Russia Wheat In Best Run Since April As Quality Grain Sought
Russian wheat prices extended a rebound, capping the best run since April, as farmers charged more for high-protein grain after rains damaged crops there and in major competitor France.
Wheat for loading at Black Sea ports rose 1.2% from a week earlier to $170 a metric tonne, Dmitry Rylko, director general of the Moscow-based Institute for Agricultural Market Studies, or Ikar, said by phone. The price, up for a fourth week, is for wheat with protein content of 12.5%.
Farmers are seeking higher prices after rains this year hurt crop quality in France, the European Union’s biggest grower, and the world’s top supplier, Russia, Rylko said. That helped Russian export prices rebound after slumping to the lowest in at least six years amid an outlook for a record harvest.
“Considering the situation on the market, sellers aren’t hurrying to part with high-protein wheat and will continue to hold on to it,” Daniil Tikhonov, a grain trader at St Petersburg-based Artis-Agro Export, said by phone. “They will prefer to sell the lower-quality wheat first.”
SovEcon pegged last week’s price at $175, up $4.50 from a week earlier, the Moscow-based consultant said in an emailed note. Demand for Russian and Ukrainian wheat is 'quite active' amid concern about crops in Western Europe, it said.
Still, Russian sales may increase so farmers can finance planting and free up space to store other crops, SovEcon said. The nation has already begun sunflower harvesting, the Agriculture Ministry said.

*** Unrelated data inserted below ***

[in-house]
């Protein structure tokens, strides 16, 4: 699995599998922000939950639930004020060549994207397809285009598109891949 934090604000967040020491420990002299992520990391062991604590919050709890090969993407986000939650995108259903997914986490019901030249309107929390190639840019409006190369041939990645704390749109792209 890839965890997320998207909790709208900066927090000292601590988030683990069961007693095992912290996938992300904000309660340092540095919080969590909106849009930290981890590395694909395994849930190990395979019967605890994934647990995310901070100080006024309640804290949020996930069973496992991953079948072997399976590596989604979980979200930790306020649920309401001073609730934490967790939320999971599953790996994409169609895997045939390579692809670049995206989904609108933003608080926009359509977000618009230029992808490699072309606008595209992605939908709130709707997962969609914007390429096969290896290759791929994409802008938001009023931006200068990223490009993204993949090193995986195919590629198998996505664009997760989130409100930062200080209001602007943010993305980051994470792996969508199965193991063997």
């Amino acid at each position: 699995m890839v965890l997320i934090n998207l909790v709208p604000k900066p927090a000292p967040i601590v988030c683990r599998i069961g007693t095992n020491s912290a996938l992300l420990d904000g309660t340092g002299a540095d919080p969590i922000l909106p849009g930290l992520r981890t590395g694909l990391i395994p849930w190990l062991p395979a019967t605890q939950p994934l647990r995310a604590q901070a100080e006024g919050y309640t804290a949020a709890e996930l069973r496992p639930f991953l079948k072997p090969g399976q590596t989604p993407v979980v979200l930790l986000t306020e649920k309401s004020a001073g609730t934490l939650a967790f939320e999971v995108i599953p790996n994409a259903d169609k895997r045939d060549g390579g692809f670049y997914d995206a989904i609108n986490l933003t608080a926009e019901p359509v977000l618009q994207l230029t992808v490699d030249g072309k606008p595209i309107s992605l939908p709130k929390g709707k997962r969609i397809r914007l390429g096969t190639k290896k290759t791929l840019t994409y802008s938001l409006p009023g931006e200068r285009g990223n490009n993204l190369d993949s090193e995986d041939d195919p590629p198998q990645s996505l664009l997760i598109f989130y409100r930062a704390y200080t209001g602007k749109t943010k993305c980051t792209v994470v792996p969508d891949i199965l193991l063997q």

Russia is deliberating whether to suspend its wheat-export tax for the rest of the season, with an Agriculture Ministry official confirming last week that the ministry had sent such a proposal to the Cabinet. He didn’t say when the decision on the levy, designed to keep down domestic prices, may be made.
In Ukraine, prices for wheat with 12.5% protein content rose 1.2% from a week earlier to $172.5 a tonne as of Thursday, also climbing for a fourth week, according to Kiev-based UkrAgroConsult. Prices from the Russian and Ukrainian research companies are on a free-on-board basis.
Wheat for delivery at the French port of Rouen with a minimum 11% protein content fell 1.8% last week to €166.73 ($188.79) a tonne, according to data from FranceAgriMer. That was the first weekly decline in three weeks.
Just 33% of French soft wheat was in good or very good condition as of 15 August, unchanged from a week earlier, according to FranceAgriMer. The country’s farmers had almost completed harvesting, the crop office said.
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